Plate pinch targets both the flexors and extensors of the forearms, as well as the grip strength and the finger muscles. To do it, grab 2 heavy bumper plates  with your thumb and fingers, pinching it between them. Hold it for a set time or until failure, keeping your arm straight and your posture upright. For an additional challenge, walk while pinching the plate.

Aim for as long as possible with this exercise, it is probably best to do this one at the end of your workout as it will fatigue your fingers and grip strength, making it difficult to continue. I personally have a love hate relationship with this exercise. Although it is one of the best forearm exercises, when done for a long time, you really feel the burn.

Take a look at this video to visualise how a plate pinch is done:

Bar Hang

Bar hangs target both the flexors and extensors of the forearms, as well as the grip strength and the latissimus dorsi (back muscles). To do it, jump and hang on a pull-up bar with an overhand grip, keeping your hands shoulder-width apart and your arms fully extended. Hang for as long as you can, or until failure

How to incorporate these forearm exercises into your routine

You can use these exercises to create a forearm workout that suits your goals and preferences. Here are some tips on how to do that:

  • Choose 3 to 5 exercises from this list that target different aspects of your forearm muscles (flexion, extension, pronation, supination).
  • Perform 2 to 3 sets of 8 to 15 repetitions for each exercise, resting for 60 seconds between sets.
  • Do this workout 2 to 3 times per week on nonconsecutive days (for example, Monday, Wednesday, Friday).
  • Alternatively you can add one or two forearm exercises to your upper body or arm workouts for extra stimulation.
  • Vary your exercises every few weeks or every few workouts to avoid plateaus and boredom.

Now get working on those forearms!

I hope you liked this article. If you did and would like to look at some of our other training articles check out our training page.

Creatine monohydrate vs creatine hydrochloride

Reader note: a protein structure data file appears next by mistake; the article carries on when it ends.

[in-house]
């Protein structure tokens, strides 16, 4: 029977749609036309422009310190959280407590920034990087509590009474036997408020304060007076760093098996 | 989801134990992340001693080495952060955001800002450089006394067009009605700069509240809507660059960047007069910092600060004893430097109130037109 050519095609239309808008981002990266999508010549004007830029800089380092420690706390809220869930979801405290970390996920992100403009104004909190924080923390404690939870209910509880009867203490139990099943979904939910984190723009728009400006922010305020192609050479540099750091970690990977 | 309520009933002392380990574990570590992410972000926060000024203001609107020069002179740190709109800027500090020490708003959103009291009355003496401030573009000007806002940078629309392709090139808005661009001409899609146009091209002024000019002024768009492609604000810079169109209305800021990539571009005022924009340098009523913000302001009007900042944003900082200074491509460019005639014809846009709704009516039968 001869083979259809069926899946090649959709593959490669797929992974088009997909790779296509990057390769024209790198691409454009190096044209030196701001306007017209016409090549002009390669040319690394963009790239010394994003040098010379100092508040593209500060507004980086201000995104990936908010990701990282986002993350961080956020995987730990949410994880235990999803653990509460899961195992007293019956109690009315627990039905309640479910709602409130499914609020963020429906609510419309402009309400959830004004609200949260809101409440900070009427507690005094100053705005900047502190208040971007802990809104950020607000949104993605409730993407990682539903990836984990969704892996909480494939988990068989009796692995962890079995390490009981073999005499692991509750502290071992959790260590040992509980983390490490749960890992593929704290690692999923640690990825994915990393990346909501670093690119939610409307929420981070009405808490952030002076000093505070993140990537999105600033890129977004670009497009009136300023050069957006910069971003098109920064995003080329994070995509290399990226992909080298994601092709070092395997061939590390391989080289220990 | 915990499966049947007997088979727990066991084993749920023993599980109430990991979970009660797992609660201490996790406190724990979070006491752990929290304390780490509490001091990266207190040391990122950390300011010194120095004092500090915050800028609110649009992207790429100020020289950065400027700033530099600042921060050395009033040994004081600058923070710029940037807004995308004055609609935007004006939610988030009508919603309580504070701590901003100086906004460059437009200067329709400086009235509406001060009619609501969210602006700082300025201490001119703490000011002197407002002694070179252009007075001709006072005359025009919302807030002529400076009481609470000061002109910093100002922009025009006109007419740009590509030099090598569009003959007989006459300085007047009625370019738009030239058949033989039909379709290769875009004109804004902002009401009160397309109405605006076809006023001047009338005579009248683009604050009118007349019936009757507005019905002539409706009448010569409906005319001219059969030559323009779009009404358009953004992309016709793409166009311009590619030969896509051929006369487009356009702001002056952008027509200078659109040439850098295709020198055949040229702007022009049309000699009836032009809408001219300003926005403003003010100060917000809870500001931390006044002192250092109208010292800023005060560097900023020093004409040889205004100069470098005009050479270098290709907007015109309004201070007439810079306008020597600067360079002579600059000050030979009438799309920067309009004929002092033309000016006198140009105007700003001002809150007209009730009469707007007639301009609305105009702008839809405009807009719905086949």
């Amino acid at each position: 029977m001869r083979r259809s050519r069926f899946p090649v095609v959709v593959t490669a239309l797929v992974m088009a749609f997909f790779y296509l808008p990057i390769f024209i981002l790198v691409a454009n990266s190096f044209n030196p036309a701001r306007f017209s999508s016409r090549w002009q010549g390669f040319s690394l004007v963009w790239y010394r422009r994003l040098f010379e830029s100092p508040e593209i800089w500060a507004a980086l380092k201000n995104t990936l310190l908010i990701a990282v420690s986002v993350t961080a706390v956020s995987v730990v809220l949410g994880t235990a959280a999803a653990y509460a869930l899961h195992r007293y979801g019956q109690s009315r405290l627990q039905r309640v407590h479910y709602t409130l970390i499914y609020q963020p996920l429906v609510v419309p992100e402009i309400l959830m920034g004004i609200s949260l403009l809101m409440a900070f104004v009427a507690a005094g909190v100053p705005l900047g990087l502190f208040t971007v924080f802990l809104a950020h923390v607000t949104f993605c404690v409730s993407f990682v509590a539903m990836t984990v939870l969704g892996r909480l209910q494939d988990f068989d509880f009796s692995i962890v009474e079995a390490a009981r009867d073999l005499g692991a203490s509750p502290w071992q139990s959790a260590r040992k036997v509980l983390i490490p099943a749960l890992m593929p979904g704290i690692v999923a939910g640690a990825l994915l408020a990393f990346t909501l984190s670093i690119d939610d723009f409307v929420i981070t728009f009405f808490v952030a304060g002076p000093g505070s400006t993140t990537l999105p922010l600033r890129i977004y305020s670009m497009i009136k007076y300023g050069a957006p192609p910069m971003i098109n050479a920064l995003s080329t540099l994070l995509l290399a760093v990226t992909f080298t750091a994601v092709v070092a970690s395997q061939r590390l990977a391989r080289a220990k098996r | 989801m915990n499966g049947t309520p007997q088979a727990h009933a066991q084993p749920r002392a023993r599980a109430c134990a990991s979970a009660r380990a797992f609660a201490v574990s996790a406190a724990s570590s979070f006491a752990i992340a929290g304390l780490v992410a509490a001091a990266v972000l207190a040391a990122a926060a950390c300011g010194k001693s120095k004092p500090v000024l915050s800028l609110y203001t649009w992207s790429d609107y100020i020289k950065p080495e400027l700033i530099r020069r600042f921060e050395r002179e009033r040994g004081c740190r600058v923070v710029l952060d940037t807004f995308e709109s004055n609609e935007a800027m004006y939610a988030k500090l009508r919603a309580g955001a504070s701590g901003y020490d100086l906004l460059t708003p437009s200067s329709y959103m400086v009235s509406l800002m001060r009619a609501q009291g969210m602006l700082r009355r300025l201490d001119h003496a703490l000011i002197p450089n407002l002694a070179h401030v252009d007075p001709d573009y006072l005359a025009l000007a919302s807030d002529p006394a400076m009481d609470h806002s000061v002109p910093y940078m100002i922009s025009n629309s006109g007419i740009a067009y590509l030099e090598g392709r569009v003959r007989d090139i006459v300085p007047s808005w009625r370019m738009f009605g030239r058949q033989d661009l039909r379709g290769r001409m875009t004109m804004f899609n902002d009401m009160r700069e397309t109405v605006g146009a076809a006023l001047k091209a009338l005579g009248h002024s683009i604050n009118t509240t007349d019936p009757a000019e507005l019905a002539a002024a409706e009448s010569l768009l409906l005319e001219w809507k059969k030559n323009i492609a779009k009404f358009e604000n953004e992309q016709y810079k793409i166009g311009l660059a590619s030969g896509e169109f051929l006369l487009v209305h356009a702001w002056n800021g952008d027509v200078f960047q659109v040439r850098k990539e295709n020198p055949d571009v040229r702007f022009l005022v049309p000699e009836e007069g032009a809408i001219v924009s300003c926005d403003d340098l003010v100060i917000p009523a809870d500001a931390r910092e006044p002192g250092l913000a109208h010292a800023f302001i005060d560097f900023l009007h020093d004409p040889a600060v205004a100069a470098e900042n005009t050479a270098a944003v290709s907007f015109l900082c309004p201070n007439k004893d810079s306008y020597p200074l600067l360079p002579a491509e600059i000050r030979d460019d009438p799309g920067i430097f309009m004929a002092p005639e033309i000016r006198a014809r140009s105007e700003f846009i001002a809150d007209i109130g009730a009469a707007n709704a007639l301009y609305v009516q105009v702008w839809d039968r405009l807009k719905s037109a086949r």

Creatine monohydrate vs creatine hydrochloride

Creatine monohydrate vs creatine hydrochloride

Creatine is probably the most popular supplement for athletes and bodybuilders looking to improve their performance and muscle mass. Two of the most popular forms of creatine supplements are creatine hydrochloride (HCL) and creatine monohydrate. While both are similar in function, they have some distinct differences that are important to consider when choosing which one to use.

My name is Gary and I run allaboutthegains.com – I am a qualified PT and have been training for around 17 years. Over this time period I have tried loads of different supplements including creatine monohydrate and creatine hydrochloride. I have also done lots of research into various studies conducted, to make sure I give you the TRUTH about creatine.

In this article, we will discuss the difference between creatine hydrochloride and creatine monohydrate, how creatine works, the loading phase and whether it is necessary, dosage, and which one is more effective.

How Creatine Works

Creatine is a naturally occurring molecule that is produced in the body and is also found in certain foods, such as red meat and fish. It is stored in the muscles and is used as a source of energy during high-intensity exercise.

Creatine works by increasing the amount of adenosine triphosphate (ATP) available in the muscles. ATP is the primary source of energy for muscle contractions, and increasing its availability can help improve muscle performance during high-intensity exercise.

When you take a creatine supplement, your body converts it to phosphocreatine, which is stored in the muscles. Phosphocreatine is then used to produce ATP during high-intensity exercise, providing a quick source of energy to the muscles. This can help delay fatigue and improve performance during short, intense bursts of exercise, such as weightlifting or sprinting.

Creatine also increases water retention in the body. This is because creatine acts as an osmolyte, which means it helps to regulate water balance in cells by attracting water molecules. The increased water retention can cause weight gain and bloating, which can be a concern for some individuals, but has actually been proven to be beneficial in improving performance and muscle mass. We will discuss this later on in the article.

Creatine monohydrate is a simple molecule, consisting of creatine bound to a water molecule, and is relatively inexpensive compared to other forms of creatine.